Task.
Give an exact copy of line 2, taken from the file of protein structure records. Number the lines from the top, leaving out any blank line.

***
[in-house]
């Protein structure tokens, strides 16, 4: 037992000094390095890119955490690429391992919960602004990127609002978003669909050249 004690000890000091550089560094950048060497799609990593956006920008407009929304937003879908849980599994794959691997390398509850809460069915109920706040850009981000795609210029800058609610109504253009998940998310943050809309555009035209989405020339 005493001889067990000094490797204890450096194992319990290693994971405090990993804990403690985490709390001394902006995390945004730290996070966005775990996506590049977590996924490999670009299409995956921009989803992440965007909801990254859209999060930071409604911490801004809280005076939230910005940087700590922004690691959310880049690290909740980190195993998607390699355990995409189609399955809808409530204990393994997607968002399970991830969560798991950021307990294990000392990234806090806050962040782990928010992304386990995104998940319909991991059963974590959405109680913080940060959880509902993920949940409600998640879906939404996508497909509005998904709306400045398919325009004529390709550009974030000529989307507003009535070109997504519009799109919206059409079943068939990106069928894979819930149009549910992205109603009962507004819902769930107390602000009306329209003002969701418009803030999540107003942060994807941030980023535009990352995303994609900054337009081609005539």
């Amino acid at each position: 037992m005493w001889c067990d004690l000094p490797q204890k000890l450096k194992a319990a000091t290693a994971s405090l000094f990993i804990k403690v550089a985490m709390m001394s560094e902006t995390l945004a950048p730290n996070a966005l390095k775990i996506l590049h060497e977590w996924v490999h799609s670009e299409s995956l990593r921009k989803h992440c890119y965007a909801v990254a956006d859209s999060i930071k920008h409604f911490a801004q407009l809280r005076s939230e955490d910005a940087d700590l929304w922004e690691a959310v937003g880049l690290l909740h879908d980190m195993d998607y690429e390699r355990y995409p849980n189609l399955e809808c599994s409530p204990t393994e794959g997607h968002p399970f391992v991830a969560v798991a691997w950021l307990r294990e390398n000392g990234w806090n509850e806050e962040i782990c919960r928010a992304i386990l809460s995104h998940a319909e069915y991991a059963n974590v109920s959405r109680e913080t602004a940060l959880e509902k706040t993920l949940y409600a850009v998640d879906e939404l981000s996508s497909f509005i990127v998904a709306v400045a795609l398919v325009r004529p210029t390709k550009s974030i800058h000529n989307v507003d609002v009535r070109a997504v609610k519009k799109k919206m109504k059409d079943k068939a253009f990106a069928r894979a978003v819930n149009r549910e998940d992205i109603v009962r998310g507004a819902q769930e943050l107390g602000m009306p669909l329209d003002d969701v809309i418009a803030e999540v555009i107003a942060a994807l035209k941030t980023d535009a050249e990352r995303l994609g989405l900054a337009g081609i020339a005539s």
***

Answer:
């Protein structure tokens, strides 16, 4: 037992000094390095890119955490690429391992919960602004990127609002978003669909050249 004690000890000091550089560094950048060497799609990593956006920008407009929304937003879908849980599994794959691997390398509850809460069915109920706040850009981000795609210029800058609610109504253009998940998310943050809309555009035209989405020339 005493001889067990000094490797204890450096194992319990290693994971405090990993804990403690985490709390001394902006995390945004730290996070966005775990996506590049977590996924490999670009299409995956921009989803992440965007909801990254859209999060930071409604911490801004809280005076939230910005940087700590922004690691959310880049690290909740980190195993998607390699355990995409189609399955809808409530204990393994997607968002399970991830969560798991950021307990294990000392990234806090806050962040782990928010992304386990995104998940319909991991059963974590959405109680913080940060959880509902993920949940409600998640879906939404996508497909509005998904709306400045398919325009004529390709550009974030000529989307507003009535070109997504519009799109919206059409079943068939990106069928894979819930149009549910992205109603009962507004819902769930107390602000009306329209003002969701418009803030999540107003942060994807941030980023535009990352995303994609900054337009081609005539």